“Identical twins Laurel and Daphne Wolfe, both named for the same minor Greek goddess, shared everything: a womb, a language known only to themselves, the red hair that set them even further apart from their peers (only 2% of the world’s population are gingers, less than the 3.3% that are twins). They also share a love of English that (and they would adore the irony) cleaved them together as much as it cleaved them apart.
Long before their first adolescent stirrings, the pair fell head-over-heels for words. Daphne amassed rare ones (rebarbative, hendiadys, aposiopesis) in her notebook, the same way other kids collect sea glass or baseball cards. Laurel looked them up in their father’s massive Merriam Webster’s Second Edition. They played with words, quarreled over words, used words as both rapier and armor.
Author Cathleen Schine is a keen student of both language and families, and The Grammarians calls to mind the likes of Nora Ephron or Joan Didion. It’s not every verbal stunt pilot that can bring a mid-novel excursus about the differences between Webster’s Second and Third editions to a safe landing.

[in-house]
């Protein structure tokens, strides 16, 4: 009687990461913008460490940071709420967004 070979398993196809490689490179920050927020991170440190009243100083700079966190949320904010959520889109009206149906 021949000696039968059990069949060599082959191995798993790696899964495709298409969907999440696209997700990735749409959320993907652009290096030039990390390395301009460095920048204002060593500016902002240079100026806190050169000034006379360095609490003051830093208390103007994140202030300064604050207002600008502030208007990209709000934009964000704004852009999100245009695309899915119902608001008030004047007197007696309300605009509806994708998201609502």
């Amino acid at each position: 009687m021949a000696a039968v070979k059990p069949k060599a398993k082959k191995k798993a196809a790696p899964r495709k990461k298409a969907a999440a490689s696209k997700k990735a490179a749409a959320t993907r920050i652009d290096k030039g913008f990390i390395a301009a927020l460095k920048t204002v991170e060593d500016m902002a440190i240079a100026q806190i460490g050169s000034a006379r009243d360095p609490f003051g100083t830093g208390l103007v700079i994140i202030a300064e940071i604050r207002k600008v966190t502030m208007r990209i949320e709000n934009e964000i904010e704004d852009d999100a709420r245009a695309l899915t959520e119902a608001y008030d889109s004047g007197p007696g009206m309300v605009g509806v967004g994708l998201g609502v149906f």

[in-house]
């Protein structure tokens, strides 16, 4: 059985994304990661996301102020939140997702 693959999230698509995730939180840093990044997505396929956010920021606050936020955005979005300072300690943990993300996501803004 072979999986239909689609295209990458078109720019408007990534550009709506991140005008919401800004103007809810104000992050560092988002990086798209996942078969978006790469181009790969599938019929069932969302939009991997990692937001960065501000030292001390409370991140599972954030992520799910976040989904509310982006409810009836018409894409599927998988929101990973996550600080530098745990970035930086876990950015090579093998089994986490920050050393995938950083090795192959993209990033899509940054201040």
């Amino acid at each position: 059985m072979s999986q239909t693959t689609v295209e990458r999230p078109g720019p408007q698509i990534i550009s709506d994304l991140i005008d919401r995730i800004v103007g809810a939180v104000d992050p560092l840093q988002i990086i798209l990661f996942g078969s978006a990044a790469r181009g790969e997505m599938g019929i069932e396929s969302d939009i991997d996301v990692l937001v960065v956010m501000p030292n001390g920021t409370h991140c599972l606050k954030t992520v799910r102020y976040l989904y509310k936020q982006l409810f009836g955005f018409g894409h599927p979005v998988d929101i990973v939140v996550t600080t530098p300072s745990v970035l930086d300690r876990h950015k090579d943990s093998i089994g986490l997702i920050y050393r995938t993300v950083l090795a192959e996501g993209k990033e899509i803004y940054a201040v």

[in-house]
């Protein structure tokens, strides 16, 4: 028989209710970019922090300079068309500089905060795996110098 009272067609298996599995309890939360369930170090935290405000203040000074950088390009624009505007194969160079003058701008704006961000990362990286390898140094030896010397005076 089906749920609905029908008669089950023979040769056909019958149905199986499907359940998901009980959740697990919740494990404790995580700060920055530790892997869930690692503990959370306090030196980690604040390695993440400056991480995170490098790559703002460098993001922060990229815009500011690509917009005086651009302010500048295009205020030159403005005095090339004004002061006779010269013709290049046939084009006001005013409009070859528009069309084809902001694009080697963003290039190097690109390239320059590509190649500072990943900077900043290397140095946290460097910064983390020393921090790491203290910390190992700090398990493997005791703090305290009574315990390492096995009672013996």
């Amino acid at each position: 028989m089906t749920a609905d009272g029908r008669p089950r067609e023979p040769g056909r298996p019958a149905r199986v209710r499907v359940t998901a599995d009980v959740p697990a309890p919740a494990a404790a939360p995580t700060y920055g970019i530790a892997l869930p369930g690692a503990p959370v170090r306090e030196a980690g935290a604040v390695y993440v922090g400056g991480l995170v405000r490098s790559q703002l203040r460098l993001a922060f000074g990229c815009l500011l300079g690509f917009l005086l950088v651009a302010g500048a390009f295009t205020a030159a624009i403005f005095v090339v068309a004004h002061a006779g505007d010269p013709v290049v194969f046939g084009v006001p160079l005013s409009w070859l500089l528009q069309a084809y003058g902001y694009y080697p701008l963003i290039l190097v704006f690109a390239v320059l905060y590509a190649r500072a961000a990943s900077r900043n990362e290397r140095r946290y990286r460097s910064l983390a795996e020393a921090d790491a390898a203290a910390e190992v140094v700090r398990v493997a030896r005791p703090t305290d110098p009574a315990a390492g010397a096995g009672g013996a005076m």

As for the sisters, Schine renders a note-perfect portrait of how shared DNA can foster a ferocious internal rivalry, while it renders the pair nearly impervious to attack from the outside world. When the big rift does descend, it’s a proxy war but devastating nonetheless: prescriptive grammar versus descriptive, Fowler’s Dictionary of Modern English Usage versus The Chicago Manual of Style. Daphne’s somewhat hectoring grammar column, “The People’s Pedant,” has found a modest but passionate audience, and it puts her on the obverse side of a coin with sister Laurel, whose poetry celebrates the authenticity of those for whom grammar doesn’t really exist. Words are exchanged, but fewer and more rarely. As they say, the reason that our families can push our buttons is because they’re the ones who installed them.
The big question becomes whether there is a dictionary sufficiently large and complex to contain the words that Laurel and Daphne need to build a bridge back to one another, or whether they will remain like their identical DNA, a double helix whose twin coils never really meet.”